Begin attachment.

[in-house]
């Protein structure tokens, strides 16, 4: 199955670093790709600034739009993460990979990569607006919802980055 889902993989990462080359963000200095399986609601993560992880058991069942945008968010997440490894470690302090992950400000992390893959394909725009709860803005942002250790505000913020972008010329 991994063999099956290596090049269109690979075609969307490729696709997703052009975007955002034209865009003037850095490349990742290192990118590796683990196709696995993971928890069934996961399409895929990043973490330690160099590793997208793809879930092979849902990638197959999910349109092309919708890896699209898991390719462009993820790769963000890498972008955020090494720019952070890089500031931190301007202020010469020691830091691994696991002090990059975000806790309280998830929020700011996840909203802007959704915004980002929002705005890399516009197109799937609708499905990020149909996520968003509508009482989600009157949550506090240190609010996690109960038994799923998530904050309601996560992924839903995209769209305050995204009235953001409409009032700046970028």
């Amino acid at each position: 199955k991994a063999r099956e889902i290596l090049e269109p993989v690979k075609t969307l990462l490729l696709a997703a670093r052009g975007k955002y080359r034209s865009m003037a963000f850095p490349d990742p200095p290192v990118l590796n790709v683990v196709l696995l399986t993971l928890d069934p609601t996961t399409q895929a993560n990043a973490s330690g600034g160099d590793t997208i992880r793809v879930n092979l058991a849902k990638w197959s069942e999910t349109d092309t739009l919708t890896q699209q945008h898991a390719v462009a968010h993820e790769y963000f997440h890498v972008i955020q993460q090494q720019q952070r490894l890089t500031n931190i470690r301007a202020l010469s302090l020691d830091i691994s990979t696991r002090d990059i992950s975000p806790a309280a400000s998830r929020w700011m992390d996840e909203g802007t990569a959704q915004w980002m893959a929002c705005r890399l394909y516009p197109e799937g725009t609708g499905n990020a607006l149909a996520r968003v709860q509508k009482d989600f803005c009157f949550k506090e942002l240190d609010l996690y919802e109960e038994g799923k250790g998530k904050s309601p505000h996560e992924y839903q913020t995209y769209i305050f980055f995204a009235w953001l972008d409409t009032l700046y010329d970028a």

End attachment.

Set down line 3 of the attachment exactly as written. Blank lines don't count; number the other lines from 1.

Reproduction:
């Amino acid at each position: 199955k991994a063999r099956e889902i290596l090049e269109p993989v690979k075609t969307l990462l490729l696709a997703a670093r052009g975007k955002y080359r034209s865009m003037a963000f850095p490349d990742p200095p290192v990118l590796n790709v683990v196709l696995l399986t993971l928890d069934p609601t996961t399409q895929a993560n990043a973490s330690g600034g160099d590793t997208i992880r793809v879930n092979l058991a849902k990638w197959s069942e999910t349109d092309t739009l919708t890896q699209q945008h898991a390719v462009a968010h993820e790769y963000f997440h890498v972008i955020q993460q090494q720019q952070r490894l890089t500031n931190i470690r301007a202020l010469s302090l020691d830091i691994s990979t696991r002090d990059i992950s975000p806790a309280a400000s998830r929020w700011m992390d996840e909203g802007t990569a959704q915004w980002m893959a929002c705005r890399l394909y516009p197109e799937g725009t609708g499905n990020a607006l149909a996520r968003v709860q509508k009482d989600f803005c009157f949550k506090e942002l240190d609010l996690y919802e109960e038994g799923k250790g998530k904050s309601p505000h996560e992924y839903q913020t995209y769209i305050f980055f995204a009235w953001l972008d409409t009032l700046y010329d970028a």